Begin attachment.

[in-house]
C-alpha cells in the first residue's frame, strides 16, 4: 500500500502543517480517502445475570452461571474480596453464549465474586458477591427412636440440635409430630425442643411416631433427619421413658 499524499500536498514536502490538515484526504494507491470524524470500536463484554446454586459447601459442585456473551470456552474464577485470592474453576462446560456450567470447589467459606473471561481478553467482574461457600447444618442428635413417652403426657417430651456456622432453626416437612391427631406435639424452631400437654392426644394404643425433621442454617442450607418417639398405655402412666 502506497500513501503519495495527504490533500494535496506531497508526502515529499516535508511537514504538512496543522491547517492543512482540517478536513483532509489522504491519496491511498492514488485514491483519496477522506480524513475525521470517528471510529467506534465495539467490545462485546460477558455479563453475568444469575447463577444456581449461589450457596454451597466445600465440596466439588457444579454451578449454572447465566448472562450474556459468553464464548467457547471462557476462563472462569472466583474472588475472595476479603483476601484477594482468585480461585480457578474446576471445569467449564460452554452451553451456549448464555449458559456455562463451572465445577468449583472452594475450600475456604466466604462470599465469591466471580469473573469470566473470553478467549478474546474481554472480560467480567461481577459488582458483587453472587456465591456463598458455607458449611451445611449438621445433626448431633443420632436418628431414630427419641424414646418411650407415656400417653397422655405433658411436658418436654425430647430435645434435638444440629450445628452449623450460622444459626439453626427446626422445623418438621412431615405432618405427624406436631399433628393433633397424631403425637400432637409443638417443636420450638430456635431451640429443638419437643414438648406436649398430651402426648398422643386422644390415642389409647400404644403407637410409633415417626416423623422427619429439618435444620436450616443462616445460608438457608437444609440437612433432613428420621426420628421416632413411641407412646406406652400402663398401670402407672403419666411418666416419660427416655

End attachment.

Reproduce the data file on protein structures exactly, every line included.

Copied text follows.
[in-house]
C-alpha cells in the first residue's frame, strides 16, 4: 500500500502543517480517502445475570452461571474480596453464549465474586458477591427412636440440635409430630425442643411416631433427619421413658 499524499500536498514536502490538515484526504494507491470524524470500536463484554446454586459447601459442585456473551470456552474464577485470592474453576462446560456450567470447589467459606473471561481478553467482574461457600447444618442428635413417652403426657417430651456456622432453626416437612391427631406435639424452631400437654392426644394404643425433621442454617442450607418417639398405655402412666 502506497500513501503519495495527504490533500494535496506531497508526502515529499516535508511537514504538512496543522491547517492543512482540517478536513483532509489522504491519496491511498492514488485514491483519496477522506480524513475525521470517528471510529467506534465495539467490545462485546460477558455479563453475568444469575447463577444456581449461589450457596454451597466445600465440596466439588457444579454451578449454572447465566448472562450474556459468553464464548467457547471462557476462563472462569472466583474472588475472595476479603483476601484477594482468585480461585480457578474446576471445569467449564460452554452451553451456549448464555449458559456455562463451572465445577468449583472452594475450600475456604466466604462470599465469591466471580469473573469470566473470553478467549478474546474481554472480560467480567461481577459488582458483587453472587456465591456463598458455607458449611451445611449438621445433626448431633443420632436418628431414630427419641424414646418411650407415656400417653397422655405433658411436658418436654425430647430435645434435638444440629450445628452449623450460622444459626439453626427446626422445623418438621412431615405432618405427624406436631399433628393433633397424631403425637400432637409443638417443636420450638430456635431451640429443638419437643414438648406436649398430651402426648398422643386422644390415642389409647400404644403407637410409633415417626416423623422427619429439618435444620436450616443462616445460608438457608437444609440437612433432613428420621426420628421416632413411641407412646406406652400402663398401670402407672403419666411418666416419660427416655